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Talking 'Bout A Revolution


The majority of people didn't live like George Washington!
Can we really call the American Revolution a "revolution"? According to my dictionary, revolution means "a change in political organization or in a government or constitution." It also means "a complete change."


Let's look at what changed after the United States claimed independence from England. Was land given to the landless? Were all people allowed to participate in the new government? Was slavery ended? Was education given to all? Were taxes ended?


For most of the people who didn't own land, things stayed more or less the same after 1783. The so-called "revolution" didn't change the rules of the game - only those in charge. Now, instead of answering to the British, the people had to obey American landowners. That's because, according to almost all state laws, the only people who could vote were male landowners. They elected other male landowners to the government.

If this doesn't sound very democratic, that's because it isn't. Some historians have argued that the Founding Fathers weren't big fans of what we think of as democracy and tried as much as possible to keep power away from "the people."

Dee Curlee told me about the slaves and servants at Mount Vernon
In many ways, the new republic of the United States, through the Constitution, was more democratic than most other countries. It did give voting rights to…well, to white male landowners.
This lady could look pretty, but couldn't vote
But it didn't change the balance of power. Men like George Washington and Thomas Jefferson had a lot to protect. They owned thousands of acres of land, had many rich friends, and made a lot of money from both. Through luck, partnerships and intelligence, they became two of the best known and celebrated American personalities of their time.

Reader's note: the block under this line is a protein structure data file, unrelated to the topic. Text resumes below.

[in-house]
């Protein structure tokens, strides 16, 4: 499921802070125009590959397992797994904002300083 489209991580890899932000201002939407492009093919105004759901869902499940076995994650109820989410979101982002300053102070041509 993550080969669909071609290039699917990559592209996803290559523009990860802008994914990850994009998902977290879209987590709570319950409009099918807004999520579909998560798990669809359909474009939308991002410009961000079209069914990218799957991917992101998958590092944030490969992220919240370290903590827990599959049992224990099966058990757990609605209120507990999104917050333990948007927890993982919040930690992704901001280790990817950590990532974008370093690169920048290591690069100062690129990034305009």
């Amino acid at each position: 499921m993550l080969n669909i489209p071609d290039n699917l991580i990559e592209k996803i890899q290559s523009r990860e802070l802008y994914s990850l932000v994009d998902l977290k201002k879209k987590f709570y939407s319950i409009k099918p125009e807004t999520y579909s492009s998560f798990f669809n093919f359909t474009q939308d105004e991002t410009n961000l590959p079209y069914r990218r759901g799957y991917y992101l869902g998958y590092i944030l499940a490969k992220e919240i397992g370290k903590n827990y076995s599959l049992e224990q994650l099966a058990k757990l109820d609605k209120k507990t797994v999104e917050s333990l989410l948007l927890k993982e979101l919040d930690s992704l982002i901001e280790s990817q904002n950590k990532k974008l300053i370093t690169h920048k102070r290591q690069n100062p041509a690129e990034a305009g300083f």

Consider this: both men inherited large amounts of land, as well as slaves, from their relatives. Then, they married wealthy widows who had even more land and property. They both ran for - and were elected to - the Virginia State government. (Remember, only landowners could hold office and only landowners could vote). From there, they went on to represent their state at the Continental Congress in Philadelphia and became part of the fought the war against England and shaped the new country.

The house at Monticello was surrounded by 5,000 acres of land
They were big readers and writers - Washington owned over 800 books and wrote nearly 40,000 letters, while Jefferson had a 6,700-book library and wrote 20,000 letters! They stood out from the crowd of moneyed elite for their military accomplishments (in Washington's case) and writing skills (in Jefferson's).

I risked being reprimanded for taking this photo in Monticello's private 'Dome Room'
Kevin thinks that GW and TJ didn't risk anything in fighting the English. They had nothing to lose and everything to gain from a war that was fought by the poor, the enslaved and the working classes. Once the war ended and a new government was being formed, no one from those parts was asked to join in the Constitutional Convention. Their opinion didn't count, and neither did their interests.

 Jefferson wouldn't have wanted to lose all this land ... and neither would I!
Regardless, the Constitution was written and gives all people of the US the same rights. It may have been used to keep "the people" away from power originally, but it has also been the foundation for change and inclusion. The Constitution lives on and so does the Revolution.


Please email me at: daphne@ustrek.org


Links to Other Dispatches

Rebecca - A duel over pride ends in disaster
Teddy - Who's the Constitution really for?